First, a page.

Indian management grad Mukundananda spreads Hinduism in US

Chennai: He has an engineering degree from IIT-Delhi, a management degree from IIM-Kolkata, and could have been a successful management guru. But he chose to be a spiritual guru. Mukundananda has created Jagadguru Kripaluji Yog (JKYog), a charitable non-profit organisation in the United States, in memory of his guru Jagadguru Shree Kripaluji Maharaj.

JKYog conducts week-long camps every year in 30 cities of USA and also undertakes various projects around the world. News Today had an interaction with the swamiji and posed questions that spoke about spheres other than spiritualism.

Excerpts from the interview.

Q: Tell us about your transition from a management graduate to a disciple of Kripaluji Maharaj.

A: My quest for the ‘Absolute Truth’ began from a very early age. As a child, I was drawn to prayer and long hours of meditation and contemplation. When a promising corporate career did not quench my longing for God, I renounced and travelled throughout India as a sanyasi. During these travels, I was closely associated with many enlightened saints of India, read the writings of great acharyas of the past, and lived in many famous holy places. Ultimately, my search took me to my spiritual preceptor, Jagadguru Shree Kripaluji Maharaj, who is the fifth original Jagadguru in Indian history. My guru entrusted me with the key task of disseminating the ancient knowledge of the eternal truth.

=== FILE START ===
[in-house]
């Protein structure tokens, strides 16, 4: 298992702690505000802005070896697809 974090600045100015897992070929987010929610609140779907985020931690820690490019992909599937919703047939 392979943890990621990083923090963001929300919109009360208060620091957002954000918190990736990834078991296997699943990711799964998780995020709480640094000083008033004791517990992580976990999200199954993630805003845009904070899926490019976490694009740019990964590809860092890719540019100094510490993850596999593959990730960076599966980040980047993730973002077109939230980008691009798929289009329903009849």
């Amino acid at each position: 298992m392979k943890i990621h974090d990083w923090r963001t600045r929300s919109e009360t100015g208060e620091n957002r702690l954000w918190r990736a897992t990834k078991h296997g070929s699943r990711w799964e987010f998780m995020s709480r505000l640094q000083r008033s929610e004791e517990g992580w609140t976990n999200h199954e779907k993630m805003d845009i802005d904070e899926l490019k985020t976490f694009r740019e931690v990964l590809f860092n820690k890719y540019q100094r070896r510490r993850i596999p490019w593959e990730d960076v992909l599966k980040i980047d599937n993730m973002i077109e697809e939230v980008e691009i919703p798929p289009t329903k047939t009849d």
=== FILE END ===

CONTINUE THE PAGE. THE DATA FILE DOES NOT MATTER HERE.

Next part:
Q: Being a teacher of spirituality, how do you see Indian traditions accepted elsewhere in the globe?

A: Over the past 30-plus years, I have been preaching in the most varied settings, from the tiniest villages in India to the Ivy League colleges and Fortune 500 corporations in the USA. They (people) are all alike in their aspirations to alleviate their suffering and find peace, happiness, and contentment in life. So, I find that our traditions and Vedic psychology is well-received wherever I have preached. It appeals to people of all ages from diverse backgrounds and dispels various myths and misnomers associated with the divergent paths of God-realisation.